Postpartum bleeding is not a terribly fun topic to talk about but it needs to be talked about. I am on the eve of my 5th delivery and thinking about all of the things I need to prepare for after the baby is here. One of the things is postpartum bleeding. Here’s what you need to know and what you should expect:
Fundal Massage – Don’t let the name fool you. It should be called fundal manipulation. Really there is nothing relaxing about it. Immediately after you deliver, your nurse will begin digging her bony hands into the top of your uterus. The top of your uterus is called the fundus. By doing this, they are helping the uterus return to its normal size (below your pubic bone) from its super inflated watermelon size. While doing this, they are likely to pull your pad back and take a peek at the volume of blood coming from your vagina. It’s not glamorous. It is not comfortable. But they are keeping you safe and healthy. This will likely continue until your uterus is an ideal size and firm or bleeding slows when they do it. Usually a couple of hours post birth. Just as a note, the more babies you have, the slower your uterus is to return to its normal state – it is boggy, soft, and worn out – just like the mom that it is inside of!
Post Birth Contractions – I gave birth, why am I still contracting? There are a few reasons. First, your uterus needs to return to its normal size. By contracting, it is able to achieve that. Here is a great secret that no one ever told me as I sat to nurse my sweet little angel, that my uterus would cramp down and I would feel blood pouring out of me. How can such a sweet moment be tainted like that? When you are nursing and bonding with your new baby, oxytocin is being released – the same hormone that makes you have contractions. Nature made us perfect. At least now you have a baby to look at while dealing with this familiar post birth discomfort.
Heavy or Light Flow? – This varies from mother to mother and pregnancy to pregnancy. My first pregnancy, I walked out of the hospital barely spotting. The nursing students who (with embarrassment) asked to see my pristine white pad were flabbergasted. How did I have a baby 24 hours before and have no bleeding? This last delivery, I bled for all 6 miserable weeks. Normal flow after a baby is like a heavy period for several days and should progressively get less. It can be anywhere from a week to six weeks. All variations of normal.
Cesarean Birth – Theoretically it sounds like you shouldn’t bleed as much if you have a cesarean birth but that is not the case. You have to remember that when the placenta detaches from the wall of your uterus, this organ has been a blood supply between you and your baby. This means that you now have an open bleeding wound in your uterus about the size of a saucer. Ultimately, cesarean birth moms will still have the same amount of bleeding and should expect discomfort from fundal massages (maybe even more so since you have an abdominal wound) and post-birth contractions.
Sweet Relief – Remember those breathing techniques you used during labor? You might need to remember those when getting these fundal massages and post birth contractions – especially for those who had a surgical birth. Heating pads hot water bottles on your lower back may help while you are nursing or experiencing uterine contractions. Avoid baths with doctors parameters – With your cervix not completely closed and an open wound in your uterus, baths may expose bacteria to your uterus. This might be the best news I am going to give you – Ibuprofen is finally allowed again! If your doctor has prescribed you Ibuprofen, stay on top of it! Take it before you think you need it. Staying in front of the pain is better than trying to catch up to it.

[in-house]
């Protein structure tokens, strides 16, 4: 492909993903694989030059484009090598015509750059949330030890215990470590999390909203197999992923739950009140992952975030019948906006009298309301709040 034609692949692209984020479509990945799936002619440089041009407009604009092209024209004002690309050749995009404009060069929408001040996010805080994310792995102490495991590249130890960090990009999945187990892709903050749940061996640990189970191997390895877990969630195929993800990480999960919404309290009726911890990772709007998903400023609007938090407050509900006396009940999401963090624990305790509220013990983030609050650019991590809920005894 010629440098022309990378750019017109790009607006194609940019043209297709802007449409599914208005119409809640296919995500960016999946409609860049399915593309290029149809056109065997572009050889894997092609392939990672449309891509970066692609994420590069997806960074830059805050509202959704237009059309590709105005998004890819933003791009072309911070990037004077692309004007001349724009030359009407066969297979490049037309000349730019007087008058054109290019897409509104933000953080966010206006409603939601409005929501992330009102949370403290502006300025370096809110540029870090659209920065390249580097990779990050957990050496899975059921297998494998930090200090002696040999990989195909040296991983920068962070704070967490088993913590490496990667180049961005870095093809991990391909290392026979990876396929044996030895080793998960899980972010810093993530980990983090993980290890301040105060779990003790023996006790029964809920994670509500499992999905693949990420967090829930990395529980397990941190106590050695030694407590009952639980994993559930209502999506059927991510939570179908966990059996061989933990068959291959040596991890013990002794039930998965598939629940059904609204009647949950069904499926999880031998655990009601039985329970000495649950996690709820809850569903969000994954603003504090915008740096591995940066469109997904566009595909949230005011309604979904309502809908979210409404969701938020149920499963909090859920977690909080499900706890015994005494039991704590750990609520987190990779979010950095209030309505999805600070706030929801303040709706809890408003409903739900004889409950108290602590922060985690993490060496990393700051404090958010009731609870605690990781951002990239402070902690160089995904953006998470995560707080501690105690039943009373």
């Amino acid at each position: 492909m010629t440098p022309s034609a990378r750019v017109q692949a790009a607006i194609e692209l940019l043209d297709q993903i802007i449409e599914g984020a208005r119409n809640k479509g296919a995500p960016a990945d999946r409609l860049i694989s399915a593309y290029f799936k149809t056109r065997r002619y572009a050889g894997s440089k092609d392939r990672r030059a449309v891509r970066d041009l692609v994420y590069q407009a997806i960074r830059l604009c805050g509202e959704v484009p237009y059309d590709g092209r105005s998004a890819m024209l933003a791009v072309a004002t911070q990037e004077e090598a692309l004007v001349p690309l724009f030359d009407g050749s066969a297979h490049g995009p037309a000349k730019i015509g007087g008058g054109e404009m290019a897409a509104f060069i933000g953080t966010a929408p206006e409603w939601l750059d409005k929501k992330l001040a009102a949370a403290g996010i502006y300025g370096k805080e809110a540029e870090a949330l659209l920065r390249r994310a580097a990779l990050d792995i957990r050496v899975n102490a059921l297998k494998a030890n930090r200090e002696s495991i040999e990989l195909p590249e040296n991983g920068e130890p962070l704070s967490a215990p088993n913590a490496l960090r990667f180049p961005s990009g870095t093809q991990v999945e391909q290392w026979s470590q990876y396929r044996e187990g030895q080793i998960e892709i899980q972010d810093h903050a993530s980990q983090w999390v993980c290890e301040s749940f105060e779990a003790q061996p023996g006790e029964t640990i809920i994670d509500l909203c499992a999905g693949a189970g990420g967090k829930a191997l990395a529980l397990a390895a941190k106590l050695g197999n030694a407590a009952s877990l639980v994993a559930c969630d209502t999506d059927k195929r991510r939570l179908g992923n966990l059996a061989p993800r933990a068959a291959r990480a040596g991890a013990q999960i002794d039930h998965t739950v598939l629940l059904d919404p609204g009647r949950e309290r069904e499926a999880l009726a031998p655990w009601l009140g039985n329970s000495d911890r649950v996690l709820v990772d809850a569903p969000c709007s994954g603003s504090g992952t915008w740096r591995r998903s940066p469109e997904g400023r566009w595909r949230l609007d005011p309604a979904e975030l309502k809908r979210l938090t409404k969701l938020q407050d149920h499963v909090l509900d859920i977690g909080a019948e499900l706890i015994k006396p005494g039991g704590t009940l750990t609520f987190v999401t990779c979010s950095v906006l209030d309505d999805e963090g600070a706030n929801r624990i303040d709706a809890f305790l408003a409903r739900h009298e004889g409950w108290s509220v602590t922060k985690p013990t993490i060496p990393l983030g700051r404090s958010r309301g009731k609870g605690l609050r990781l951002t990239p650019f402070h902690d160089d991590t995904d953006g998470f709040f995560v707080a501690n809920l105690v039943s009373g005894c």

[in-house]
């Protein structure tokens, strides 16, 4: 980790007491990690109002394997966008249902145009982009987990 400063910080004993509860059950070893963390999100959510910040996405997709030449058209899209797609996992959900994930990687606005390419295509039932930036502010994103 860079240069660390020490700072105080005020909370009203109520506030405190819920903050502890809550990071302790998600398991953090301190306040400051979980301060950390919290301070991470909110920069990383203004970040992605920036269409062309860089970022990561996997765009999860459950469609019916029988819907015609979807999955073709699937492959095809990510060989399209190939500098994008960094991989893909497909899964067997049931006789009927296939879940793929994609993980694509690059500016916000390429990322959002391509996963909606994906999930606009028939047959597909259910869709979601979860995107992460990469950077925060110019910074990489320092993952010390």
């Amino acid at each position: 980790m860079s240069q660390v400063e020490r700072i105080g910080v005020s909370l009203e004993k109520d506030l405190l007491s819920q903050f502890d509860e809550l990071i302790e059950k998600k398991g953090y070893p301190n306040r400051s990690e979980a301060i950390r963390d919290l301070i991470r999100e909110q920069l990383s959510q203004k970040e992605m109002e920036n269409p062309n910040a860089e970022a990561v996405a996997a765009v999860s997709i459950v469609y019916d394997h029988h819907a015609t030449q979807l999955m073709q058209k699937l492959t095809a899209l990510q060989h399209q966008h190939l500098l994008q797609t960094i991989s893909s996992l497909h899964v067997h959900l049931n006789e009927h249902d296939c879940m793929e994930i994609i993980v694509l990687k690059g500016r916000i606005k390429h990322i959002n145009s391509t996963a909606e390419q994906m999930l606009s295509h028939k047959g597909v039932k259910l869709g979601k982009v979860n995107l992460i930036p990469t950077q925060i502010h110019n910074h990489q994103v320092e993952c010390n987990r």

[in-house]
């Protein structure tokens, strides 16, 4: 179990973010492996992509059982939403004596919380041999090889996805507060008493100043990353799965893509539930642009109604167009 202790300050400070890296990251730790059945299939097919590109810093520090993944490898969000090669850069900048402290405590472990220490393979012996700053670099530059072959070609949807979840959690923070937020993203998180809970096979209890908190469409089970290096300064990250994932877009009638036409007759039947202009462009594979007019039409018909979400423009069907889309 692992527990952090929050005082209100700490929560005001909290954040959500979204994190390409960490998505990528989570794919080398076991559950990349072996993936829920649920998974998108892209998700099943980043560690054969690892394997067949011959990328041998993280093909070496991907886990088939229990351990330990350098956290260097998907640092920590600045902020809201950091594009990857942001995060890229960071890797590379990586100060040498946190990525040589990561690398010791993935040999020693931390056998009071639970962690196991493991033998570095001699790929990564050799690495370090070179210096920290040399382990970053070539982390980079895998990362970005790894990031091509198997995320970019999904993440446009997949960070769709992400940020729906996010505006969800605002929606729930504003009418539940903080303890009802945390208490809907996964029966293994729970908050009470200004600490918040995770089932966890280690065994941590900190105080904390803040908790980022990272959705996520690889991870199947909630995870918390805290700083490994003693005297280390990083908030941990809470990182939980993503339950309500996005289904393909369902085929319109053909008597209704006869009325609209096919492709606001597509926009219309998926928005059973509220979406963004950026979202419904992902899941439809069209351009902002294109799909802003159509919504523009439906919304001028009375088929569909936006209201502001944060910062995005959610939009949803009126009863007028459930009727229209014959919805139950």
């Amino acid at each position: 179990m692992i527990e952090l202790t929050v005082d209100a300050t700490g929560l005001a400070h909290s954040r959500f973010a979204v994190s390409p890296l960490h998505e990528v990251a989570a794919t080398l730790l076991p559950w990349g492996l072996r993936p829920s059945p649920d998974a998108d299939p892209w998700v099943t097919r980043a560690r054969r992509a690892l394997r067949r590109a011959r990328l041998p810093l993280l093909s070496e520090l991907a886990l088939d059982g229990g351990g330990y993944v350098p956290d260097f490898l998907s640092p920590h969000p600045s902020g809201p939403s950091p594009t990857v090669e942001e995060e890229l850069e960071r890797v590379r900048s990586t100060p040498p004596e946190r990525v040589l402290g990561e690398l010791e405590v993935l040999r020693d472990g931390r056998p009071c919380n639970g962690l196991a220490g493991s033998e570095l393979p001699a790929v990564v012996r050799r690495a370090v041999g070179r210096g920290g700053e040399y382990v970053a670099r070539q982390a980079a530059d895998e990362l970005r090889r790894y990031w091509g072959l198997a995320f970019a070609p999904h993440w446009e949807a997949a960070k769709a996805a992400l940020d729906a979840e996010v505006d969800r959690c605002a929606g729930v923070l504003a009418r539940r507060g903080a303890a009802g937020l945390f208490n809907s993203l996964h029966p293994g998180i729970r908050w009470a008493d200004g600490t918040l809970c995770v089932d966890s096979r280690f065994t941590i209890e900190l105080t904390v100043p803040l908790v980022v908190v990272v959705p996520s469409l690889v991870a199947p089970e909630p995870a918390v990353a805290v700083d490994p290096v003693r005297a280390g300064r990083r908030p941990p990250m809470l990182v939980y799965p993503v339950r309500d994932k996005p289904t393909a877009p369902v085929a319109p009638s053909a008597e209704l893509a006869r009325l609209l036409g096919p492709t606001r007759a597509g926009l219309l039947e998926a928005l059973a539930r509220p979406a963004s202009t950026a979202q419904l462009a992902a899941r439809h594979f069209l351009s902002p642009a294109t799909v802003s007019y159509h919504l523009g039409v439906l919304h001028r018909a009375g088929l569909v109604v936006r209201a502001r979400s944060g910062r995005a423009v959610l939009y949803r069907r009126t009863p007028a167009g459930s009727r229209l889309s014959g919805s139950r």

Feminine Products – If you don’t typically use pads, you may want to start with small packs of various different brands. During your postpartum transition period, nothing is to go into the vagina so pads and adult incontinence undergarments are your only option for feminine products. You may want to consider purchasing different flow products including medium, heavy, and super long ones for night time use. Also, I always recommend purchasing pads with wings – They just seem to stay put better while you are sitting cross-legged nursing. Also consider asking other mom friends – There are SO many options on the market and standing there in the store with a basketball sized belly can be daunting. See what other moms like and try that brand or style. There are also more natural reusable/cloth pads you can purchase from places like Etsy and Amazon.
Reasons for Concern — Sometimes the postpartum period doesn’t go exactly as planned. When should you begin to get concerned about bleeding? These are reasons to contact your provider:
- If you are bleeding through a pad in less than 2 hours.
- If you are passing clots larger than a golf ball.
- If you are running a fever.
- If your bleeding gets better then substantially worse.
- If you have substantial abdominal pain outside of cramping during nursing or let down.
- If you have foul smelling discharge or blood coming from your vagina.
- If you get dizzy or lightheaded or bleed significantly when changing positions.
- If anything in your gut tells you that something is not normal.
As always, your Labor or Postpartum doula is here to answer your questions. The majority of mothers will transition to motherhood seamlessly but we are with you every step of the way when you need us!
Written by: Melanie Binversie, Owner | Lead Doula for Stars and Stripes Doulas of Washington DC